“Upstate is still feeling its way, moving from a manufacturing centered economy to an innovation economy, which is a long transformation process,” said Steve DiMeo, president of Mohawk Valley EDGE economic development agency. “It doesn't happen overnight.”"Innovation" economy? How much of this nonsense must we swallow?
The implication is that this is an "either/or" proposition . . . But manufacturing cannot thrive without innovation, so if you have one, you have the other. Look at all the great companies that once graced our landscape, and the ones that still survive . . .There was and still is plenty of innovation.
The implication is that we are moving on to something better . . . But what other than manufacturing is better suited for a region whose economy, infrastructure and institutions were based on manufacturing? What is our new role supposed to be? Is it finance? Education? Research? Something Else? "Innovation" is a nice sounding word that really doesn't mean anything when it comes to painting a picture of what our future should be like. For us in the Mohawk Valley, "innovation" will be "whatever is left after the process of 'natural selection' weeds everything else out" . . . which doesn't seem like much.
The implication is that this is inevitable . . . But is it? Even high-cost, poorly governed European countries such as Italy manage to keep manufacturing as an important part of the economy. How can they do it, and not us?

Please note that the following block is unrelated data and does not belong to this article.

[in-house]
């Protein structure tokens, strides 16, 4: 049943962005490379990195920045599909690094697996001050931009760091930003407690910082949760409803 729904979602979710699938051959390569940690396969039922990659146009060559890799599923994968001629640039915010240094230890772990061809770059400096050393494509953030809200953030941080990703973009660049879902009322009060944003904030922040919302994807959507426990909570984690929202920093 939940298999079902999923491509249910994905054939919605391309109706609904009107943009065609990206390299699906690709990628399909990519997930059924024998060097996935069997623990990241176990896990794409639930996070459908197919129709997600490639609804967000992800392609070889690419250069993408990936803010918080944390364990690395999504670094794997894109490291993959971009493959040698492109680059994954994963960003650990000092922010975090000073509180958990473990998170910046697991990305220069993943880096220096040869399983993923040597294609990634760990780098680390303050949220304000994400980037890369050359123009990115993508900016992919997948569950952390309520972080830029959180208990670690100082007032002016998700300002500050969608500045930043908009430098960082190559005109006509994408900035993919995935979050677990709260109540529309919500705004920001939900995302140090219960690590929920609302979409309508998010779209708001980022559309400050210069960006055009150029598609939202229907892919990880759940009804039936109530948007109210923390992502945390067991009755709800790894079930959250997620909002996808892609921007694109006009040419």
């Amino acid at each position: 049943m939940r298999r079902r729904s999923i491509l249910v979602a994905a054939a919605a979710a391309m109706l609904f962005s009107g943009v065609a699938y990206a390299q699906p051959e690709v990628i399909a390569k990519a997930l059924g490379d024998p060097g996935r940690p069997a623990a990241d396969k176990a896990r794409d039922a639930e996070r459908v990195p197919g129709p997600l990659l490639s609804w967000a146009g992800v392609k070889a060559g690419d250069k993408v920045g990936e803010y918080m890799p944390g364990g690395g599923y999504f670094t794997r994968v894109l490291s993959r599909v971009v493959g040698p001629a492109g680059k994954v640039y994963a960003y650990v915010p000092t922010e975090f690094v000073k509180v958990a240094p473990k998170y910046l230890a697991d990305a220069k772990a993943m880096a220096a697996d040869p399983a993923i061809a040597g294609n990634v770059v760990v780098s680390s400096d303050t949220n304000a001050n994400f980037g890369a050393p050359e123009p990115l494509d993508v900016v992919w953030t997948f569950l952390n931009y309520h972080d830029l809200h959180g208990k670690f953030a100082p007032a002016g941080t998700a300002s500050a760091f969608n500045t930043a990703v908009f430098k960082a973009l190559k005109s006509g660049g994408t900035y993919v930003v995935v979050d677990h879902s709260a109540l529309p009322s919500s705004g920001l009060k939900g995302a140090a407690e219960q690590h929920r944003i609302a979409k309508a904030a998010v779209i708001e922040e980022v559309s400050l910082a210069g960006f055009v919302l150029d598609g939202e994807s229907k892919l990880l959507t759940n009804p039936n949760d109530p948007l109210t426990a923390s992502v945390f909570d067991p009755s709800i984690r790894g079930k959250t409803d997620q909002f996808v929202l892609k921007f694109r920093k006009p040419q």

The implication is that this is acceptable - that manufacturing is no longer needed. But this is not only untrue, it is a dangerous position to take. We make very little these days, having exported much of our manufacturing capacity overseas. Western New York's steel mills and refineries have been shuttered. Textiles and clothing were once big in this area, but are now gone. Wouldn't another refinery be welcome in this age of $3.50/gal gas? . . . If we got into a war, how long would we be able to clothe ourselves? or build armaments?
In the Mohawk Valley, an "innovation economy" is trending toward one based on "service" jobs, government jobs, and health care jobs -- i.e., jobs that cater to the people that live here -- and jobs that require heavy subsidies from the taxpayers that live here. Given our long term population decline that shows no sign of abating, such an "innovation economy" looks pretty bleak.
Part of our problem stems from Washington. Mr. Arcuri and Mr. Hanna need to tell us what can or should be done on a national level to maintain the level of manufacturing capacity needed for self-defense. (And please, no rhetoric about creating "green" jobs.)
Most of our problem comes from Albany and locally. Manufacturing has been on the decline here long before NAFTA created Ross Perot's "great sucking sound."
I'm getting awfully tired of being asked to cough up money to support "Business parks" in New Hartford and a behemoth airport in Rome. Local government has become nothing more than a mechanism to transfer wealth from the taxpayers to a well-connected few.
The best thing local and state government can do is to spend less -- take less of the economy for itself and its friends and leave more in the hands of the private sector. People will put it to better use than the government ever could.